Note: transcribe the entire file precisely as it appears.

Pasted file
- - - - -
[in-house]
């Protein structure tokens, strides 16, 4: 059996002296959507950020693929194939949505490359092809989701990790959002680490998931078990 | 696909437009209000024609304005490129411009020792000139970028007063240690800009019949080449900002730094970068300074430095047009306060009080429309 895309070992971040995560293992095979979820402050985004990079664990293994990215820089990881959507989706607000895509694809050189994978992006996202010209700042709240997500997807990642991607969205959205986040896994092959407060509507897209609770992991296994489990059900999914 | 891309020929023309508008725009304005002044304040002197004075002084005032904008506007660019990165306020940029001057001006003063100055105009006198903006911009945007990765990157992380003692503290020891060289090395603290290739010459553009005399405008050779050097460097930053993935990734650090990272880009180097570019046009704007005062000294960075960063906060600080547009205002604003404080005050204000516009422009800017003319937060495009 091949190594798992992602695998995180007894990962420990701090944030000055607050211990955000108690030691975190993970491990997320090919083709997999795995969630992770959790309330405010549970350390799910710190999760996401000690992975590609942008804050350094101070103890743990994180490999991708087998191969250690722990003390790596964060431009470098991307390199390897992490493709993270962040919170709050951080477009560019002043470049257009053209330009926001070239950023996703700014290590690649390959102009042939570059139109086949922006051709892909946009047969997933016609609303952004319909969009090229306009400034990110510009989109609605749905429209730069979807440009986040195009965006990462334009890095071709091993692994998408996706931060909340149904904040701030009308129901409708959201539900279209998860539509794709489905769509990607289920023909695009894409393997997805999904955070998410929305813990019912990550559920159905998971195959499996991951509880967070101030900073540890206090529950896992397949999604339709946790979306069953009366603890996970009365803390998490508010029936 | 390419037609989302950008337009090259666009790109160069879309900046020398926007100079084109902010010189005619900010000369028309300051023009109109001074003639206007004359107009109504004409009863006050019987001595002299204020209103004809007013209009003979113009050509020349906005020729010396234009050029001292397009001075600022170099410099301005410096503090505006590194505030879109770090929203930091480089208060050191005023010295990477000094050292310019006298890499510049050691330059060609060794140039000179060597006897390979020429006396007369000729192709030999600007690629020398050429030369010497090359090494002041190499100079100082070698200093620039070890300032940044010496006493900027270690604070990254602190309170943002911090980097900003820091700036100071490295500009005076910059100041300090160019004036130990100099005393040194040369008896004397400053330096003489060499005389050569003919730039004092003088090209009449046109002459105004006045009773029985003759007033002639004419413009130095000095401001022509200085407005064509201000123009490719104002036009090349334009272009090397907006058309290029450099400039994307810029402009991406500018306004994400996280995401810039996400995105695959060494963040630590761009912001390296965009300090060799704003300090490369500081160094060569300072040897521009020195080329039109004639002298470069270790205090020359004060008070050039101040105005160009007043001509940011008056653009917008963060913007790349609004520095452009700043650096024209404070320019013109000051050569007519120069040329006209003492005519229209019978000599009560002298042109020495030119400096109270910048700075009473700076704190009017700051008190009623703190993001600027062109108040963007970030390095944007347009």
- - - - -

[in-house]
């Protein structure tokens, strides 16, 4: 059996002296959507950020693929194939949505490359092809989701990790959002680490998931078990 | 696909437009209000024609304005490129411009020792000139970028007063240690800009019949080449900002730094970068300074430095047009306060009080429309 895309070992971040995560293992095979979820402050985004990079664990293994990215820089990881959507989706607000895509694809050189994978992006996202010209700042709240997500997807990642991607969205959205986040896994092959407060509507897209609770992991296994489990059900999914 | 891309020929023309508008725009304005002044304040002197004075002084005032904008506007660019990165306020940029001057001006003063100055105009006198903006911009945007990765990157992380003692503290020891060289090395603290290739010459553009005399405008050779050097460097930053993935990734650090990272880009180097570019046009704007005062000294960075960063906060600080547009205002604003404080005050204000516009422009800017003319937060495009 091949190594798992992602695998995180007894990962420990701090944030000055607050211990955000108690030691975190993970491990997320090919083709997999795995969630992770959790309330405010549970350390799910710190999760996401000690992975590609942008804050350094101070103890743990994180490999991708087998191969250690722990003390790596964060431009470098991307390199390897992490493709993270962040919170709050951080477009560019002043470049257009053209330009926001070239950023996703700014290590690649390959102009042939570059139109086949922006051709892909946009047969997933016609609303952004319909969009090229306009400034990110510009989109609605749905429209730069979807440009986040195009965006990462334009890095071709091993692994998408996706931060909340149904904040701030009308129901409708959201539900279209998860539509794709489905769509990607289920023909695009894409393997997805999904955070998410929305813990019912990550559920159905998971195959499996991951509880967070101030900073540890206090529950896992397949999604339709946790979306069953009366603890996970009365803390998490508010029936 | 390419037609989302950008337009090259666009790109160069879309900046020398926007100079084109902010010189005619900010000369028309300051023009109109001074003639206007004359107009109504004409009863006050019987001595002299204020209103004809007013209009003979113009050509020349906005020729010396234009050029001292397009001075600022170099410099301005410096503090505006590194505030879109770090929203930091480089208060050191005023010295990477000094050292310019006298890499510049050691330059060609060794140039000179060597006897390979020429006396007369000729192709030999600007690629020398050429030369010497090359090494002041190499100079100082070698200093620039070890300032940044010496006493900027270690604070990254602190309170943002911090980097900003820091700036100071490295500009005076910059100041300090160019004036130990100099005393040194040369008896004397400053330096003489060499005389050569003919730039004092003088090209009449046109002459105004006045009773029985003759007033002639004419413009130095000095401001022509200085407005064509201000123009490719104002036009090349334009272009090397907006058309290029450099400039994307810029402009991406500018306004994400996280995401810039996400995105695959060494963040630590761009912001390296965009300090060799704003300090490369500081160094060569300072040897521009020195080329039109004639002298470069270790205090020359004060008070050039101040105005160009007043001509940011008056653009917008963060913007790349609004520095452009700043650096024209404070320019013109000051050569007519120069040329006209003492005519229209019978000599009560002298042109020495030119400096109270910048700075009473700076704190009017700051008190009623703190993001600027062109108040963007970030390095944007347009």